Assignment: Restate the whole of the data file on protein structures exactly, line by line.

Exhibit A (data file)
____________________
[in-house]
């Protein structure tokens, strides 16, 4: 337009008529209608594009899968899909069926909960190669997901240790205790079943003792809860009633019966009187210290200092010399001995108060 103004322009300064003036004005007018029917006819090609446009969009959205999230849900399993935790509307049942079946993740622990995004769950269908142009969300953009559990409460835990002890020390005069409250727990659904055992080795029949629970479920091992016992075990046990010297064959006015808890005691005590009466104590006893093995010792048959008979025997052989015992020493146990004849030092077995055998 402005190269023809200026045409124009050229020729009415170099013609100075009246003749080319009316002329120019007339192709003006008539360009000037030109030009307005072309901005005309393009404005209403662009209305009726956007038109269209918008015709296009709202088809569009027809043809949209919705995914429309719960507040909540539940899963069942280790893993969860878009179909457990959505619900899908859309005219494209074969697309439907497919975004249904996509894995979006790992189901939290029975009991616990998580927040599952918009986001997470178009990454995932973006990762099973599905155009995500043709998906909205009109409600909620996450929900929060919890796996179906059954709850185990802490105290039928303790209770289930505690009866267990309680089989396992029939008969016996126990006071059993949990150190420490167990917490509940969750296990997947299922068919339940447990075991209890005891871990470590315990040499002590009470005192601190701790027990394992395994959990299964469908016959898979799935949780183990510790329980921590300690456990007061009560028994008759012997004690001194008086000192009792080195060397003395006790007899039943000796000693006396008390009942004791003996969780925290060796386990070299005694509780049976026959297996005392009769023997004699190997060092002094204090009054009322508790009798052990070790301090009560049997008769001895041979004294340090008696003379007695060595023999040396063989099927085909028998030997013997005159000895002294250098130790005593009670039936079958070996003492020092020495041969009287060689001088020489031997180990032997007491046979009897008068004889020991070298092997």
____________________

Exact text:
[in-house]
């Protein structure tokens, strides 16, 4: 337009008529209608594009899968899909069926909960190669997901240790205790079943003792809860009633019966009187210290200092010399001995108060 103004322009300064003036004005007018029917006819090609446009969009959205999230849900399993935790509307049942079946993740622990995004769950269908142009969300953009559990409460835990002890020390005069409250727990659904055992080795029949629970479920091992016992075990046990010297064959006015808890005691005590009466104590006893093995010792048959008979025997052989015992020493146990004849030092077995055998 402005190269023809200026045409124009050229020729009415170099013609100075009246003749080319009316002329120019007339192709003006008539360009000037030109030009307005072309901005005309393009404005209403662009209305009726956007038109269209918008015709296009709202088809569009027809043809949209919705995914429309719960507040909540539940899963069942280790893993969860878009179909457990959505619900899908859309005219494209074969697309439907497919975004249904996509894995979006790992189901939290029975009991616990998580927040599952918009986001997470178009990454995932973006990762099973599905155009995500043709998906909205009109409600909620996450929900929060919890796996179906059954709850185990802490105290039928303790209770289930505690009866267990309680089989396992029939008969016996126990006071059993949990150190420490167990917490509940969750296990997947299922068919339940447990075991209890005891871990470590315990040499002590009470005192601190701790027990394992395994959990299964469908016959898979799935949780183990510790329980921590300690456990007061009560028994008759012997004690001194008086000192009792080195060397003395006790007899039943000796000693006396008390009942004791003996969780925290060796386990070299005694509780049976026959297996005392009769023997004699190997060092002094204090009054009322508790009798052990070790301090009560049997008769001895041979004294340090008696003379007695060595023999040396063989099927085909028998030997013997005159000895002294250098130790005593009670039936079958070996003492020092020495041969009287060689001088020489031997180990032997007491046979009897008068004889020991070298092997």